NEWS
By Amy L. Miller and Amy L. Miller,Staff Writer | March 11, 1993
When Grace Davis' three children grew up and left home, she didn't really want to go out and find a job.So, the 54-year-old Westminster woman bought her own trash company, Gem Collections Inc."A friend of mine started the company [in May], and I thought it was a great idea," Ms. Davis said. "My friend started to have financial problems, so I bought the company."My husband thought I was crazy, but I had some money of my own and thought, 'Why not?' "The new company, which serves about 270 customers in Carroll County, picks up trash at the door.
NEWS
February 4, 1993
Paper-clogged drains prompt meetingMount Airy Mayor Gerald R. Johnson will meet with local newspaper distributors at 2 p.m. Wednesday to address concerns about newspapers clogging the town's storm drains.Mr. Johnson said free newspapers are left lying around and end up being washed down storm drains. Councilman Marcum N. Nance complained that free newspapers are delivered to residents whether they want them or not.One resident suggested that the town invite distributors of metropolitan newspapers to the meeting because those newspapers are often thrown on lawns.
NEWS
By Greg Tasker and Greg Tasker,Staff Writer | January 14, 1993
Waste Management Inc. officials have assured Carroll's mayors that they will resolve problems with the firm's trash and recycling service.Since the firm began curbside service in some towns last fall, residents have complained about trash and recyclables being picked up late or not at all and about recyclables being thrown in with trash."
NEWS
By Kerry O'Rourke and Kerry O'Rourke,Staff Writer | May 20, 1992
MOUNT AIRY -- Mandatory recycling is coming to town. Get ready.About 25 percent of town residents now recycle, but beginning July 7, everybody will have to."We're talking about serious recycling," Mayor Gerald R. Johnson said. "All we're doing is asking for your cooperation."About 30 people attended a meeting last night at Mount Airy Middle School to hear details about how the town will collect trash and recyclables.Not all of them were happy about the town's decision to collect trash once a week instead of twice.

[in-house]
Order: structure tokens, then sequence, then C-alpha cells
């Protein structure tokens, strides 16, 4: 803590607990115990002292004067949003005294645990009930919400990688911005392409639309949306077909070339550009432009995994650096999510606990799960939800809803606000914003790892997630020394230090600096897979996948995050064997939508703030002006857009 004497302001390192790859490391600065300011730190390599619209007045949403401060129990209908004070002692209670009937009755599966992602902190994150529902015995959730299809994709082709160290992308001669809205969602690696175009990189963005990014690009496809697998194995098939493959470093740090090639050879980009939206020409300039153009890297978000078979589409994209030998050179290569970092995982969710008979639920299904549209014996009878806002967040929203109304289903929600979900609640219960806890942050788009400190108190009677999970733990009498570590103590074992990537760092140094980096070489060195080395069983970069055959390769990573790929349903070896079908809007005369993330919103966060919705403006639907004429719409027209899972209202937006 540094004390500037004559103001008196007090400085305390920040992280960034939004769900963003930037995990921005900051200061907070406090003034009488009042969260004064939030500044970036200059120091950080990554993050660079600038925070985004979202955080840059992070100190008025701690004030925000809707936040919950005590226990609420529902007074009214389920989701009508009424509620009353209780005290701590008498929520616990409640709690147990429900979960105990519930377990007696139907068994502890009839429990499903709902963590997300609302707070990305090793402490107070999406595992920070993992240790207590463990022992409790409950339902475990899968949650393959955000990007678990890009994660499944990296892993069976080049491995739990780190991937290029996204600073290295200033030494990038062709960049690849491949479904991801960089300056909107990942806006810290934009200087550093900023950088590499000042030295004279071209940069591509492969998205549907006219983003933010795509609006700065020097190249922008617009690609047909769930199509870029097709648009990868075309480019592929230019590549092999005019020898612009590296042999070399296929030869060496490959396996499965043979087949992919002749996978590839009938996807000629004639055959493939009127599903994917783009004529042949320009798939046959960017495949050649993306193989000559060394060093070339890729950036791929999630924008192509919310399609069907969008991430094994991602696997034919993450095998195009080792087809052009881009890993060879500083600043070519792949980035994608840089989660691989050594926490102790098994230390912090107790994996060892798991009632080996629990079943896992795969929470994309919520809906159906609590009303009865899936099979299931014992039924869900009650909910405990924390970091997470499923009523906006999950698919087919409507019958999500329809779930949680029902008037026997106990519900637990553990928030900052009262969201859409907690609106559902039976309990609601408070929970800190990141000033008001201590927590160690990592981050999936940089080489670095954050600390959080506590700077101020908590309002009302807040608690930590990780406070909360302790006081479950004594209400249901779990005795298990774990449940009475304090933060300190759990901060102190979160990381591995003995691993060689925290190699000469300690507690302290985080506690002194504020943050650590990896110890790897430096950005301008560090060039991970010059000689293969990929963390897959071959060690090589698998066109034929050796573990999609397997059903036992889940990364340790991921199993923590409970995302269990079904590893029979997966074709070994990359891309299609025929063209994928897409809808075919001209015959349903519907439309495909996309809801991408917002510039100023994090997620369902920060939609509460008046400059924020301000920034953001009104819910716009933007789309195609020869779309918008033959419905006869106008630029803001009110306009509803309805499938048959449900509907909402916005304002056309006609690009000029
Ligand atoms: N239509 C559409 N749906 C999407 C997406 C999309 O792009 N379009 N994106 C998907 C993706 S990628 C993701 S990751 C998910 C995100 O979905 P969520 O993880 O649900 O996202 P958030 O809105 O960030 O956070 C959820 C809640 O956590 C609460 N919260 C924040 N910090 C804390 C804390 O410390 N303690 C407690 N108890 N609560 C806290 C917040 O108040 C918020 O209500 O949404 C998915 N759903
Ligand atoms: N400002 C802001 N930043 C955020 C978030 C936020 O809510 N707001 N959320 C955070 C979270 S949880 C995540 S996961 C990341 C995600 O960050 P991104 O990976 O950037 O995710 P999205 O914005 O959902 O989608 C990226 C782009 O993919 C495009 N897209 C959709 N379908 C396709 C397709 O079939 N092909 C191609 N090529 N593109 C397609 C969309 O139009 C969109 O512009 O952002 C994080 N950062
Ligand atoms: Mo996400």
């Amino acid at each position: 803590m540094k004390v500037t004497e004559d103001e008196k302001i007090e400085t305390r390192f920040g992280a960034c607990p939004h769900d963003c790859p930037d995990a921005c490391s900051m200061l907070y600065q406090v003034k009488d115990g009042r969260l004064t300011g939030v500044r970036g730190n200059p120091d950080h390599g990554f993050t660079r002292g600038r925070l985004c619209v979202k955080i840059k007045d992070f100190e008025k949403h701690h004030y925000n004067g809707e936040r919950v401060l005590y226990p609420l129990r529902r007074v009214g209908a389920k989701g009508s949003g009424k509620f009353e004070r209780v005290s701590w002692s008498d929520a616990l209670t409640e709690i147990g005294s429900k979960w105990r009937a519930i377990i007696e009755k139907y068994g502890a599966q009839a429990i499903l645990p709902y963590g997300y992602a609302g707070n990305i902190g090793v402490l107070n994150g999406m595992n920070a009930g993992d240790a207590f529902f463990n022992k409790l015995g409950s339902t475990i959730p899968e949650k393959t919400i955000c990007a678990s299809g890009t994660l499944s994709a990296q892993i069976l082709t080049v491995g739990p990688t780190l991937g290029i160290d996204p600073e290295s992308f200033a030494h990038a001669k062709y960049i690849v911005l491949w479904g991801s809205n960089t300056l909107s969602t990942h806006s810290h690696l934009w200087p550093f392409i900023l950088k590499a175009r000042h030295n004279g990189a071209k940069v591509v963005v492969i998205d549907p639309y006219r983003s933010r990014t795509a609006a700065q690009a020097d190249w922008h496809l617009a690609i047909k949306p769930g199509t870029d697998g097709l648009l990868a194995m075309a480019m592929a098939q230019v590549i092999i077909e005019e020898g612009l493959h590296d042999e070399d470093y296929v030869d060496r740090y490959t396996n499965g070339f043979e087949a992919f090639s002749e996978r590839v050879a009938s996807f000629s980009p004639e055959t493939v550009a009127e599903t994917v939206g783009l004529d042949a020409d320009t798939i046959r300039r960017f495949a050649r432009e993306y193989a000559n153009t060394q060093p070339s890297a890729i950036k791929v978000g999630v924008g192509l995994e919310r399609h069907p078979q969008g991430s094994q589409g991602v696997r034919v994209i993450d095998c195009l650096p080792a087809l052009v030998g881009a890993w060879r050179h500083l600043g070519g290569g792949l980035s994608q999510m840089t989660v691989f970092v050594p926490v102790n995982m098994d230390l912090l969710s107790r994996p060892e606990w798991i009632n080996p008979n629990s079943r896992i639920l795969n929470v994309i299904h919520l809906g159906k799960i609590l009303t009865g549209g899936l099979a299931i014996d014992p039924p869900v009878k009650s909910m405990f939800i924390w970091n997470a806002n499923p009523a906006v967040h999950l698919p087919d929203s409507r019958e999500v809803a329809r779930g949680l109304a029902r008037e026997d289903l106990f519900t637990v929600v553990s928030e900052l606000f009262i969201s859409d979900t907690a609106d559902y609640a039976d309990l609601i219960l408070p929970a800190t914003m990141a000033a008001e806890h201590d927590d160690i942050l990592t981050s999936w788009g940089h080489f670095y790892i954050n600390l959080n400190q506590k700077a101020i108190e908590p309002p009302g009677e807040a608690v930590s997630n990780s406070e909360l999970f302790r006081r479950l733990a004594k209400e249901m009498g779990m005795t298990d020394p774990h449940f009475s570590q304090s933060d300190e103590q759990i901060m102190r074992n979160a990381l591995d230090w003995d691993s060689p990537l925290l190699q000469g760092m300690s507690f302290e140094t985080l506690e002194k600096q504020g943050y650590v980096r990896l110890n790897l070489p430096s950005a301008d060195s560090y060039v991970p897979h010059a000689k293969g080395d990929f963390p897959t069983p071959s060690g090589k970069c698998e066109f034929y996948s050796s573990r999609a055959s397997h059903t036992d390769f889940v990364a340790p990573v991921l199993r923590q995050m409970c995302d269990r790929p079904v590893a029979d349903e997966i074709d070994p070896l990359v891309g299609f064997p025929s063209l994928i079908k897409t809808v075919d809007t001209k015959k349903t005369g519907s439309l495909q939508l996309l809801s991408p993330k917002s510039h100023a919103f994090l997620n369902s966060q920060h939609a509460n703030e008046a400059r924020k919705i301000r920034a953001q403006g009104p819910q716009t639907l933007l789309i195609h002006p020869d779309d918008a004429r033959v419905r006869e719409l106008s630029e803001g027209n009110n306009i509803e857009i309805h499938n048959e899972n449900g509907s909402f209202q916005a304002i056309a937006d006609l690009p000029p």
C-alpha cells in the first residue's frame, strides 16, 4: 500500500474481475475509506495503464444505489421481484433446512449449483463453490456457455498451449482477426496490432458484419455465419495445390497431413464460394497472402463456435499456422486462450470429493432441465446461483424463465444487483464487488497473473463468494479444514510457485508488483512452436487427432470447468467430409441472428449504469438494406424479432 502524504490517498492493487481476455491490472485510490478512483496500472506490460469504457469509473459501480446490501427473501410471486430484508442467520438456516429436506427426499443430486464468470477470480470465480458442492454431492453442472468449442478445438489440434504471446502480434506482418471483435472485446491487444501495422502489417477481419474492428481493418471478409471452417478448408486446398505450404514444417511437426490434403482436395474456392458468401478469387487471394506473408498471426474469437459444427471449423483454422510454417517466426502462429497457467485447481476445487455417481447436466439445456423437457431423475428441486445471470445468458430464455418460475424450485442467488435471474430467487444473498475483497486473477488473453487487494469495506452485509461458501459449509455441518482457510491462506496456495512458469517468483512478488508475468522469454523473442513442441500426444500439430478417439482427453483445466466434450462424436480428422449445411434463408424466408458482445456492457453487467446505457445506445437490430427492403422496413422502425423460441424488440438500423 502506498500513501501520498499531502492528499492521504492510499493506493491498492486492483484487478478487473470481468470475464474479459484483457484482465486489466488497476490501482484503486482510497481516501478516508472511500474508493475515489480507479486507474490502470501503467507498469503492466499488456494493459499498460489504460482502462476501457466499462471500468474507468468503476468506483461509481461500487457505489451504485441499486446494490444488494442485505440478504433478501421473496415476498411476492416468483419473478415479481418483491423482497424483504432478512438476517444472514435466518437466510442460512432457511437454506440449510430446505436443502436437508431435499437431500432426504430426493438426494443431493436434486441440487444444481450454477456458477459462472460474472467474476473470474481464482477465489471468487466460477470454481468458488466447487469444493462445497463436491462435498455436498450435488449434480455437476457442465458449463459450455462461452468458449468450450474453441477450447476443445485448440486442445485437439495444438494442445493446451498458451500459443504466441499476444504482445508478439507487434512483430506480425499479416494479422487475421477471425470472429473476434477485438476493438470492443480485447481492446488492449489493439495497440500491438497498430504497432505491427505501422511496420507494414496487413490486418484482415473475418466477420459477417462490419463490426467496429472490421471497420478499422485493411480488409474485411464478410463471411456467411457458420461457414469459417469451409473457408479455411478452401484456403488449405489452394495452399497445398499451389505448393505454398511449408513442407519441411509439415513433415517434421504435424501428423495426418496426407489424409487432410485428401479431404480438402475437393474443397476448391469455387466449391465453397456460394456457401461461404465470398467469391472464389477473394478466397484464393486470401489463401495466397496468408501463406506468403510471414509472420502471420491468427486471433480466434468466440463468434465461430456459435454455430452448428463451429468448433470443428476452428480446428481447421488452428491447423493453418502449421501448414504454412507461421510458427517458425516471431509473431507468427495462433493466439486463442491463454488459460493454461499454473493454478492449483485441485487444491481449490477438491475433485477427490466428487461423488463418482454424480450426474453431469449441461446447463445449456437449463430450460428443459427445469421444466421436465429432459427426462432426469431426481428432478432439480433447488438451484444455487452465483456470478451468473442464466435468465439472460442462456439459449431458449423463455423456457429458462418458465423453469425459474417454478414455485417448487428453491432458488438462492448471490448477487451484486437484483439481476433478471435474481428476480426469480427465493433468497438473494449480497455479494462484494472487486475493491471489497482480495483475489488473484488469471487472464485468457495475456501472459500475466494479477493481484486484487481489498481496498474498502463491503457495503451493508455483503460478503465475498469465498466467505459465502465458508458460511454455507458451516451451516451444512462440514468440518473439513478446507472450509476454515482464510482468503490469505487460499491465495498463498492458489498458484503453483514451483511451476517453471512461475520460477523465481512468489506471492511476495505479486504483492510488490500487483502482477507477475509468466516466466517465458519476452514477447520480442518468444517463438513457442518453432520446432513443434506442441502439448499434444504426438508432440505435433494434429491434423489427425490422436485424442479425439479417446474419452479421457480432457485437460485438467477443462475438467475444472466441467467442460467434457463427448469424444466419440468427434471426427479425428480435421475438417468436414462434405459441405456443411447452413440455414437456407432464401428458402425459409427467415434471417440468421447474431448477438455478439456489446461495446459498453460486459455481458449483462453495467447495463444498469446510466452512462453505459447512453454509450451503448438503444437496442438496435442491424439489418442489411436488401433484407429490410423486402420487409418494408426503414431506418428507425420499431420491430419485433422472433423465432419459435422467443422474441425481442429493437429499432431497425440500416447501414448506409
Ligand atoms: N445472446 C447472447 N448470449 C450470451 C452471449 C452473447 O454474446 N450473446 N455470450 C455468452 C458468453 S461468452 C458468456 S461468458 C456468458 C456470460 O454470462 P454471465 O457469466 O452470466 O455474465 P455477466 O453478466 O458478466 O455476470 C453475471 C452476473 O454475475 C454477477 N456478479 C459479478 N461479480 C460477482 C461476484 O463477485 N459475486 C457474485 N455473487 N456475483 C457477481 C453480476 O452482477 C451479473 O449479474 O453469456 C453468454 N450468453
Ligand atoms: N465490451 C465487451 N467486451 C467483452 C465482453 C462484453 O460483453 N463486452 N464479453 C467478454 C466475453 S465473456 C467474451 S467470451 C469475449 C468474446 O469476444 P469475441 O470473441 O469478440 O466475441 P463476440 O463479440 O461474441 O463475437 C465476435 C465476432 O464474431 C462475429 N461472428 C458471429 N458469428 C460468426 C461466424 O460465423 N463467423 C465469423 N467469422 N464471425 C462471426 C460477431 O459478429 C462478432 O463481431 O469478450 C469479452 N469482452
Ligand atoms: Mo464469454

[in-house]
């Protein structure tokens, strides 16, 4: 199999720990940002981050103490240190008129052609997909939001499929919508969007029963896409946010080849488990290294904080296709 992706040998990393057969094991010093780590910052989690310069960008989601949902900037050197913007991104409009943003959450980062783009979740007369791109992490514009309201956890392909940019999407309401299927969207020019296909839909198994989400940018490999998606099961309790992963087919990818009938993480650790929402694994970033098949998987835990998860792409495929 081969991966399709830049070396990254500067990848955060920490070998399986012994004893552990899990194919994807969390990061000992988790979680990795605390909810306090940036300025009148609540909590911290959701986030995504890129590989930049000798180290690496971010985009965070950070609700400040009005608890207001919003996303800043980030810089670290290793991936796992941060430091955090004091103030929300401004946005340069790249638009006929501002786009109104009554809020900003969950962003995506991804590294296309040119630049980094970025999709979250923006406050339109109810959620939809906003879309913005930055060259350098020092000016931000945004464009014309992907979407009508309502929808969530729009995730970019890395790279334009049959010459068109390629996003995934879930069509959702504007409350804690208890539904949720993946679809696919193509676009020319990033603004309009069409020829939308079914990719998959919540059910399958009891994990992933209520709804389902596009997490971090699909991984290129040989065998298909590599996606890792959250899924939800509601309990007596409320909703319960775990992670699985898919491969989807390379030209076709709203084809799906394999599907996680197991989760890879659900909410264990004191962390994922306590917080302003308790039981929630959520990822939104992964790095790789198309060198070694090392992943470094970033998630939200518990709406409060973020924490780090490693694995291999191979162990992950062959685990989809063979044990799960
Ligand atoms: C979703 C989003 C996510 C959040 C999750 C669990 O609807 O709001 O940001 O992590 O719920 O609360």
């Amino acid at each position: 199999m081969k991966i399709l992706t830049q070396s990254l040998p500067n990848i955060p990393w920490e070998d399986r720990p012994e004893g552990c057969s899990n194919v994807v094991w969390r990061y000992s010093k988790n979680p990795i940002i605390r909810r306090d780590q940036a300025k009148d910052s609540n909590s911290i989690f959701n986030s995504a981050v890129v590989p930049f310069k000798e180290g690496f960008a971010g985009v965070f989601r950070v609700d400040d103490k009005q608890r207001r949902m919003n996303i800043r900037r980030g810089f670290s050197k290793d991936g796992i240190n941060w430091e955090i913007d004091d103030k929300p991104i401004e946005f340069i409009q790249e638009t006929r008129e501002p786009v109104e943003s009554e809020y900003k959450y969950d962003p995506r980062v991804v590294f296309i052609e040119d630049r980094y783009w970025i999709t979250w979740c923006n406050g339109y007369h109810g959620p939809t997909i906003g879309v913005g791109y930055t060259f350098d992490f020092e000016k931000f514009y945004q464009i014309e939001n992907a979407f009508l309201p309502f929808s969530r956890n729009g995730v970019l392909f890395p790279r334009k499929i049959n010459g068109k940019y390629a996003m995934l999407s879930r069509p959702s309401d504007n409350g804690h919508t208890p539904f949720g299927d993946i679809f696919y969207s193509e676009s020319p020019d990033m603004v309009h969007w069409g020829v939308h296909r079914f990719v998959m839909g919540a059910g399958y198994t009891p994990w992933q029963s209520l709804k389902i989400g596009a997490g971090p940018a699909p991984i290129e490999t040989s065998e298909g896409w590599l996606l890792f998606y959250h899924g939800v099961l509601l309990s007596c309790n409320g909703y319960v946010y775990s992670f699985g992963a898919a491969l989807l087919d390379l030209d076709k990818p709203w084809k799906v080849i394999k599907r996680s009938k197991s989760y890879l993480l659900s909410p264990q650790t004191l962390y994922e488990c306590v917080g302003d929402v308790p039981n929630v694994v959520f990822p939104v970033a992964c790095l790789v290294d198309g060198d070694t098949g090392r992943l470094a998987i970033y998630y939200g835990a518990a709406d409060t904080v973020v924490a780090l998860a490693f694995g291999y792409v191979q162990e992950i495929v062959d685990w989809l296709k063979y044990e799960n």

NEWS
February 11, 1992
Like their counterparts elsewhere in the state, Carroll County residents have grudgingly recognized that recycling is their best chance for dealing with the region's solid waste disposal problem. The county has a state-of-the-art landfill in Reese. But removing recyclables from the waste stream will save residents millions of dollars over the long run.The problem is that while everyone agrees recycling is the way to go, no one knows quite how to get there. The county commissioners are looking at county-wide curbside pick-ups for recyclables only.
NEWS
By Darren M. Allen and Darren M. Allen,Staff Writer | October 14, 1992
Curbside recycling will come to Manchester in November, following the Town Council's approval last night of a new 14-month contract with the town's trash hauler.The contract with Hughes Trash Removal Inc. calls for weekly pickup of trash and recyclables at the doorsteps of the town's 975 households.The approximately $44,000 price tag for the new contract represents an increase of more than $13,000 over the current agreement.Town officials had budgeted as much as $20,000 for the added cost of recycling when they passed the 1993 budget in May.Residents will have trash and recyclables picked up at the same time on Wednesdays under the agreement, which goes into effect Nov. 1. The first trash pickup under the contract is Nov. 4.Residents will be able to place recyclable material at the curb in containers of their choice.
NEWS
By Traci A. Johnson and Traci A. Johnson,Staff Writer | August 12, 1992
TANEYTOWN -- Two Fairground Village residents trashed the City Council Monday for not enforcing a garbage ordinance that some city officers did not know existed.Terri Wetzel and Georgia Krug, next door neighbors in the 100 block of Carnival Drive, complained that people put trash out a day or more before pick-up, drawing animals that dig through the garbage. The women said the trash is a health and safety hazard."The smell of the left out garbage even gagged a trash man," Mrs. Krug said. "It doesn't seem like this town is doing anything to stop this."